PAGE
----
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Cities and States Not Prepared for Cyber Attacks, FBI Surveillance Backdoors, and More

Here is today’s federal cybersecurity and information technology news:

  • The State Department‘s Bureau of International Narcotics and Law Enforcement Affairs plans to provide the Mexican Public Security Secretariat with the Mexico Technical Surveillance System to intercept and analyze communications. More here.
  • In the National Preparedness Report released by the Federal Emergency Management Agency found that cities and states are least prepared to deal with cyber attacks out of a wide range of crises including terrorist attacks, natural disasters, and epidemics. More here.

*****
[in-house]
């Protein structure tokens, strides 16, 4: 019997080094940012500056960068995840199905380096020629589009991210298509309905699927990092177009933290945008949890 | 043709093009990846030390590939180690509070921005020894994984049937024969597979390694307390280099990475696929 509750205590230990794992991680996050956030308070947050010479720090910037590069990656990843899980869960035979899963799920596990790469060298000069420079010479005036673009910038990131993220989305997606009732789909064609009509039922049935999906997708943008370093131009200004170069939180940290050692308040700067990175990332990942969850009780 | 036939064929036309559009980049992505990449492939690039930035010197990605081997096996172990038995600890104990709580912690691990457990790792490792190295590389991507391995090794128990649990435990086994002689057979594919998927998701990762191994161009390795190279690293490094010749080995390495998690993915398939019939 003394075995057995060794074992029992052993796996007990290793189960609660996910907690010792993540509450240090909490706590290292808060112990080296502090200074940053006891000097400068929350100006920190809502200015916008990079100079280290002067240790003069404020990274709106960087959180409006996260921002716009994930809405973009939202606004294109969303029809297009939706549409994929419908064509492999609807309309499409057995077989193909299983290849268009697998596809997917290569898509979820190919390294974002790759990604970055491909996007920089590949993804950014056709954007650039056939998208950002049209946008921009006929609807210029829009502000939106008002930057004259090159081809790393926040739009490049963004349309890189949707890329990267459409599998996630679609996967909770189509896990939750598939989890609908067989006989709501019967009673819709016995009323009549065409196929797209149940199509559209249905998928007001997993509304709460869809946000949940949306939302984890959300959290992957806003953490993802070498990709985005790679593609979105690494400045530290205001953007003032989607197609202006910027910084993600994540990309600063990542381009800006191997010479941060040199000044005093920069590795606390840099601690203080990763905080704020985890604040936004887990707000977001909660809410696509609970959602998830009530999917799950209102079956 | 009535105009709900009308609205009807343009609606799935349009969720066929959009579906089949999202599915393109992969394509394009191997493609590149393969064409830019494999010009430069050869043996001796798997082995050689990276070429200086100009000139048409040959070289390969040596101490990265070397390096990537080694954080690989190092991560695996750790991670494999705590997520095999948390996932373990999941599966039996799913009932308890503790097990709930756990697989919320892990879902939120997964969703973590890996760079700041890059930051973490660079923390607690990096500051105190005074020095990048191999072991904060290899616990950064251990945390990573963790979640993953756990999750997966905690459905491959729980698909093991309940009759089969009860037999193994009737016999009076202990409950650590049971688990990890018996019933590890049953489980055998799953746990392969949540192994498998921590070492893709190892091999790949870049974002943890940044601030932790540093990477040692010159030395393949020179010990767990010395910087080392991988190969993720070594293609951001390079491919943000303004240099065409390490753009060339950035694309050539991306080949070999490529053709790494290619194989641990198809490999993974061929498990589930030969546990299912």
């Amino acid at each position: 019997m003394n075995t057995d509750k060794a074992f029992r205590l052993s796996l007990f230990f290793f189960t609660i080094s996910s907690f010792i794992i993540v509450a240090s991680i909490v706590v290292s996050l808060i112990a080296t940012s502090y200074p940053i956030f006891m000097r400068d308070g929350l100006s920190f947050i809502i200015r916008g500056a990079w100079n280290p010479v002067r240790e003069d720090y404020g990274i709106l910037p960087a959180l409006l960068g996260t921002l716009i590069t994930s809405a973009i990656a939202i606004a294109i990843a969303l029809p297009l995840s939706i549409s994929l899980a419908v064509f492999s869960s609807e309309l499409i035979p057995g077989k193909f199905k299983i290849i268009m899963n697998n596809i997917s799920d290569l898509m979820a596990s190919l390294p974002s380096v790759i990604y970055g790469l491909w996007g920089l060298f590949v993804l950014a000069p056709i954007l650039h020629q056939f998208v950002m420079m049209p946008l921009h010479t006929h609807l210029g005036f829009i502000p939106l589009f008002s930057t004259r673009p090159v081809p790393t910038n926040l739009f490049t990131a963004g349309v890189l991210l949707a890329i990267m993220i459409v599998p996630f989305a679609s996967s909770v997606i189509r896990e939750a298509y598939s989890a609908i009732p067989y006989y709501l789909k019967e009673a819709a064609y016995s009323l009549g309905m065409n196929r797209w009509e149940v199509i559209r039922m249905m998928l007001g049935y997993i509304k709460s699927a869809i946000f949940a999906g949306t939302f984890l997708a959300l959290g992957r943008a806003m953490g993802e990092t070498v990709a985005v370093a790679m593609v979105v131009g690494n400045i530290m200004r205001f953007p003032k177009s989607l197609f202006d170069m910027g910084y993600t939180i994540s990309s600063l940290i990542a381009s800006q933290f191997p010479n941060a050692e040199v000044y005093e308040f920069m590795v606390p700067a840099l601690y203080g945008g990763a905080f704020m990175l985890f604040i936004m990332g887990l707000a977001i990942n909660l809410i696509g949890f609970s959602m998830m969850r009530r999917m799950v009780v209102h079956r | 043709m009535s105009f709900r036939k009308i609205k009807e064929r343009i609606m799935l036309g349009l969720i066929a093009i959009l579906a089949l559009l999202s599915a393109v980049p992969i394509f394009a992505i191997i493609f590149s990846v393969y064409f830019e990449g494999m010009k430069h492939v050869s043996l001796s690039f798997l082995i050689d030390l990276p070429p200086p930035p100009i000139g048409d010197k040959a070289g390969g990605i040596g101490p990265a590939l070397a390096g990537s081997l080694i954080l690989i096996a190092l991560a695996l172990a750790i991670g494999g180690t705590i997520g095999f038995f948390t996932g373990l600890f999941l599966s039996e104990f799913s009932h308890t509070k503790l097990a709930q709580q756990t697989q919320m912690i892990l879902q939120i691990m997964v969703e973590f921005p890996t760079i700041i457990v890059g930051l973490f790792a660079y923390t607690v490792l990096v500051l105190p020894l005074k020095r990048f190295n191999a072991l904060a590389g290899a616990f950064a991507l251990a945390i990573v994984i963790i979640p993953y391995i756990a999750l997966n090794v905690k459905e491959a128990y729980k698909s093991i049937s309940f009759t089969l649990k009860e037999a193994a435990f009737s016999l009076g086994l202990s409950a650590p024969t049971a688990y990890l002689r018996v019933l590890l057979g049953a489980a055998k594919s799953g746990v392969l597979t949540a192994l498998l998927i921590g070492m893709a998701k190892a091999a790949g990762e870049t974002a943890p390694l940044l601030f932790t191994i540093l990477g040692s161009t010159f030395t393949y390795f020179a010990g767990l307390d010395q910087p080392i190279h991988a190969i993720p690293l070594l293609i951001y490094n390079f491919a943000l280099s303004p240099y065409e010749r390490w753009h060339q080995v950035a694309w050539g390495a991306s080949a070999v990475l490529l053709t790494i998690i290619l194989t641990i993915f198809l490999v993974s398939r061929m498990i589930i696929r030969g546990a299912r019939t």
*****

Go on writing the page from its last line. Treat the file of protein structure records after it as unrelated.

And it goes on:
• Federal Bureau of Investigation deputy assistant director Steve Chabinsky stated that simply sharing more information between the private and public sectors will not improve cybersecurity, and that the FBI favors collaboration over information sharing. More here.
  • The FBI is also pushing to require private companies to include surveillance backdoors on social networks, VoIP, instant messaging, and email. More here.
  • In a recent survey, federal chief information officers listed cybersecurity as their top concern this year, along with budget cuts and extensive White House policy mandates. More here.
  • North Korea’s ability to jam GPS signals raises concerns over the Army’s Rifleman Radio, which contains a civilian GPS chip that does not pick up military jam-resistant GPS signals. More here.
  • Court records show a spike in search warrants issued to federal agents for iPhones and iPads. More here.

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